But the reverse also happens. The classic example is writing a book. You talk to an author three months later and they are still writing the book. A year later they are still writing the book. Three years later they are still writing the book. For that book to ever be done, the author has to set up a project with deadlines and milestones, and ultimately a publishing date. So people confuse both directions. Ultimately it keeps people from having the life they want to live.

PL: We talked about projects and areas but not so much about resources and archives. Could you clarify those categories?

TF: Resources are everything else you’ve wanted to learn about. It is notes from books that you read. It is written quotes that don’t seem to have any particular application in a project area you want to keep. It’s the miscellaneous category of everything else, but you want it a little bit out of sight.

Think about your physical desktop. That’s not the place to keep all the files. It would prevent you from making progress on your projects. The resources folder keeps them nearby. It can be as big as you want. You can save anything you want as long as it’s not cluttering up your current projects. It’s like that filing cabinet in the corner of your office. You know it’s over there and can access it when you need it.

The fourth one is Archives. Sometimes one of the previous three categories becomes inactive. For example you have a project that finishes or an area that ends. When you move out of an apartment all the notes and information related to it are no longer actionable. You may not want to delete it. I was interested in web design, and then I stopped. I don’t want to delete all that content. I just want to get those folders and move them to the archives as cold storage. Instead of the filing cabinet in the corner of your office this is the stacks in the basement. You never even go down there until there is a specific thing to find. It can grow as big as you want because it’s not cluttering up your workspace.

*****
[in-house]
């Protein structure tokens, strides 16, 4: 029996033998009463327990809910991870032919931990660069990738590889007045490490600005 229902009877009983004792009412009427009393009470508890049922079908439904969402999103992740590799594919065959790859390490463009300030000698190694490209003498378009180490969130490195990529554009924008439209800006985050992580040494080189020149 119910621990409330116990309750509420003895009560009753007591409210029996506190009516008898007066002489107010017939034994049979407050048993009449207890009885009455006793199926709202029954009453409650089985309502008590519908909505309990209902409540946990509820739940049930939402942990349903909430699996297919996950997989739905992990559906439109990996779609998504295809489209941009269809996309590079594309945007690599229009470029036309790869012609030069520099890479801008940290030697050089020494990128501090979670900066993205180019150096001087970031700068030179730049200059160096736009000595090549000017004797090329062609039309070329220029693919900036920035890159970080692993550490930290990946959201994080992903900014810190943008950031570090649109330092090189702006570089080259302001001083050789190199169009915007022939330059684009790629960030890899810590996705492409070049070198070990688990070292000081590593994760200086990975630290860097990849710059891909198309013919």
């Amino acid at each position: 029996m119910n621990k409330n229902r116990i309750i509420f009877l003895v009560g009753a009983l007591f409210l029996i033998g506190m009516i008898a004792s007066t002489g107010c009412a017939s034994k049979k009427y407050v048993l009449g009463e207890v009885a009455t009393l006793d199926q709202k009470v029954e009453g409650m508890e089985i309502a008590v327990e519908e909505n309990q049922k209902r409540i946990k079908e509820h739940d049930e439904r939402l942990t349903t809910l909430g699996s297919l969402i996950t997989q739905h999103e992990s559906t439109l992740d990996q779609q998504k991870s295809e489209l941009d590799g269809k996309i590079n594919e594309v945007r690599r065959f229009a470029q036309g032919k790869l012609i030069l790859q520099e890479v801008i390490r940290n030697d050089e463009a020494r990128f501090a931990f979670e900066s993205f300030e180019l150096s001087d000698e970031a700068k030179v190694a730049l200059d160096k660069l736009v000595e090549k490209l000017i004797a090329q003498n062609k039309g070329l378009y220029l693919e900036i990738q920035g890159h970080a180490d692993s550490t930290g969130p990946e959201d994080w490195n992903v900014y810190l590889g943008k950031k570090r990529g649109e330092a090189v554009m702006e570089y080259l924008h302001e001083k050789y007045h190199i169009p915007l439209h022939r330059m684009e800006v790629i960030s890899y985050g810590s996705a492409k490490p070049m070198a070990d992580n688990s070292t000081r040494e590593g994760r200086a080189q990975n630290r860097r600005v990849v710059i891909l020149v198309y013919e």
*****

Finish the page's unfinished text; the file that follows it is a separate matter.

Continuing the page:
PL: How does one get started with digital note taking?

TF: To start the process, create two simple notes. One note is about a thing to do. Another note is an idea. With just two little notes, you have the seeds of a Second Brain. People like me have hundreds or thousands of notes. As more are added you start to see the benefits of externalizing all these worries and anxieties and things to remember. Your first brain opens up and becomes more centered and present, which is what GTD originally introduces.

PL: I heard David Allen summarize GTD as “get stuff out of your head.” The main obstacle is deciding where to put it. Don’t trust the spot and the mind will pull it back. How does one learn to trust this Second Brain?

TF: The trust comes from the fact that it’s digital. In the past I took paper notes but had an incredible propensity to lose notebooks. With digital the instant I write it in Evernote, which is my notes app, it syncs to the Cloud. I could lose my phone or computer and it would still be synced. This means it is never lost and I can access it from anywhere. Digital gives me a safe backup.

Trust also comes from regular review. There is a big difference with GTD which deals with task open loops that are time sensitive. If you have an open loop such as, respond to my boss about the meeting, and that slips your mind you could be in big trouble. So the Weekly Review from GTD is very systematic. Every week at the same time you review your open loops, which makes sense.